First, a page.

Interior designer Laura B. Meyer of Meyer & Meyer Inc.
in Boston designed the approximately 20-by-30-foot space,
which includes a separate room for the toilet and large shower
stall, which has black slate walls and a floor composed of
rounded black river stones. “We’re not bath people,” Rothman explains. “We wanted a really nice shower instead.”
Balinese echoes include streamlined and steeply canted
vertical supports and the lavish use of sapele, a dramatically
figured, mahoganylike African hardwood. Adding to the
exotic romance is a floor-to-ceiling fireplace composed of
rough-hewn granite blocks. Windows are tall and narrow, and
an elegant dressing table (left) sits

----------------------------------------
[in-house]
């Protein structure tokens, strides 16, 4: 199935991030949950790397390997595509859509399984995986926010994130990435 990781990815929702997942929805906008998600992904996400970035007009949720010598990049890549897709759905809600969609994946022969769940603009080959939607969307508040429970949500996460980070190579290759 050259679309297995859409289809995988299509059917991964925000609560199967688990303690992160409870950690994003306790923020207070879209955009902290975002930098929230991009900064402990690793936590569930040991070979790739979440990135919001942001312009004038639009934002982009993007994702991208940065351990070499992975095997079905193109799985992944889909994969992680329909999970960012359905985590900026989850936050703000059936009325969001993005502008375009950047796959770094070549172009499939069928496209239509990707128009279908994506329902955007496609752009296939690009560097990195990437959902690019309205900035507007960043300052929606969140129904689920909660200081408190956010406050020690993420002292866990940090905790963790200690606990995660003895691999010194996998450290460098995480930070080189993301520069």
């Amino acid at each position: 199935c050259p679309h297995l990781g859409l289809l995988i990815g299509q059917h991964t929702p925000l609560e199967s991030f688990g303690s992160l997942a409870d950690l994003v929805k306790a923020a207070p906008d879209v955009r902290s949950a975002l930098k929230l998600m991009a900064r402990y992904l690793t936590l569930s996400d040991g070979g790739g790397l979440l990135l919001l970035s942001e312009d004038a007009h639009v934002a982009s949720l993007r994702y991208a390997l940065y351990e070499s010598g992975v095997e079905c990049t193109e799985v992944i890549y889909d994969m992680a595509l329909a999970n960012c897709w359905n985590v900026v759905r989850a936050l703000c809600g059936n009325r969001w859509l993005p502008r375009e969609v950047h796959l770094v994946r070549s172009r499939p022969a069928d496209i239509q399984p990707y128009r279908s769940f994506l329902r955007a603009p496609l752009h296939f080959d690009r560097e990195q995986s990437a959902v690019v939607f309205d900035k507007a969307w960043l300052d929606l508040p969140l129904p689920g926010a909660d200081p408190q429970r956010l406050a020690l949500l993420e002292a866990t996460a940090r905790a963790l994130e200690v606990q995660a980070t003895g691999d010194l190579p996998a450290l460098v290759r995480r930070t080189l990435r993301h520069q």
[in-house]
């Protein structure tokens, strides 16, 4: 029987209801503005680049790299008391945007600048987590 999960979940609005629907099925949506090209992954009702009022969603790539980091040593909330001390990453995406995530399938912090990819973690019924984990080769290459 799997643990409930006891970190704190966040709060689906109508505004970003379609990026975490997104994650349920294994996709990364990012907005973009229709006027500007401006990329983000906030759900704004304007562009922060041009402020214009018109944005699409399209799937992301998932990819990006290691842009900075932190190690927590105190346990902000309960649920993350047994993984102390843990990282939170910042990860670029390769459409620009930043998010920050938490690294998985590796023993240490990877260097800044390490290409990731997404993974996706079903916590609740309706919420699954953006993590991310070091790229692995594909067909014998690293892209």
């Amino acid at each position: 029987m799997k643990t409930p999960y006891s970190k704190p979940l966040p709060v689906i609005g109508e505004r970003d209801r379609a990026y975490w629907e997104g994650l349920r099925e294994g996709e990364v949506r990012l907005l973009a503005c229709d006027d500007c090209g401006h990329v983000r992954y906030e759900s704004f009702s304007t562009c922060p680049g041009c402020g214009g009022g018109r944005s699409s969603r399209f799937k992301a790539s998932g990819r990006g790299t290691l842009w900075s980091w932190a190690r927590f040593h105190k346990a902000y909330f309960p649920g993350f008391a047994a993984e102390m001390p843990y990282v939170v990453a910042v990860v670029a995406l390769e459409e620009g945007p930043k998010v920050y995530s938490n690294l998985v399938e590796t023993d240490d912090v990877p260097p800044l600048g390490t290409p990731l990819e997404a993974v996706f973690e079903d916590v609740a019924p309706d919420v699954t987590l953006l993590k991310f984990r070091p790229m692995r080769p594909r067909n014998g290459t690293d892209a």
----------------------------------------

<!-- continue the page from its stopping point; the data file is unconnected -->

cozily next to the floor-to-ceiling fireplace
constructed of hand-hewn granite blocks.
The black slate shower stall (above, top)
has an interior window that offers a view
of the yoga area and the Balinese wood
carving on the wall. A vintage stone
carving (above) that inspired the fireplace
motif is inset above the mantel.
the built-in, L-shaped bench appears to float above the round
supporting columns. The bench frames a light-filled rectangular space specifically designed as a place for yoga. “Having
a convenient and beautiful dedicated space, where you don’t
have to move things to make room, makes it far more likely
that we’ll actually do yoga,” says Rothman.
Enthusiastic art collectors, the Rothmans began to store
Balinese architectural elements, sculpture, woodcarvings,
and other artifacts in their basement as early as 2000.
“We didn’t know what we were going to do with the
pieces we brought back,” Rothman says. “We buy what we
like, without thought to how we’re going to use a piece.”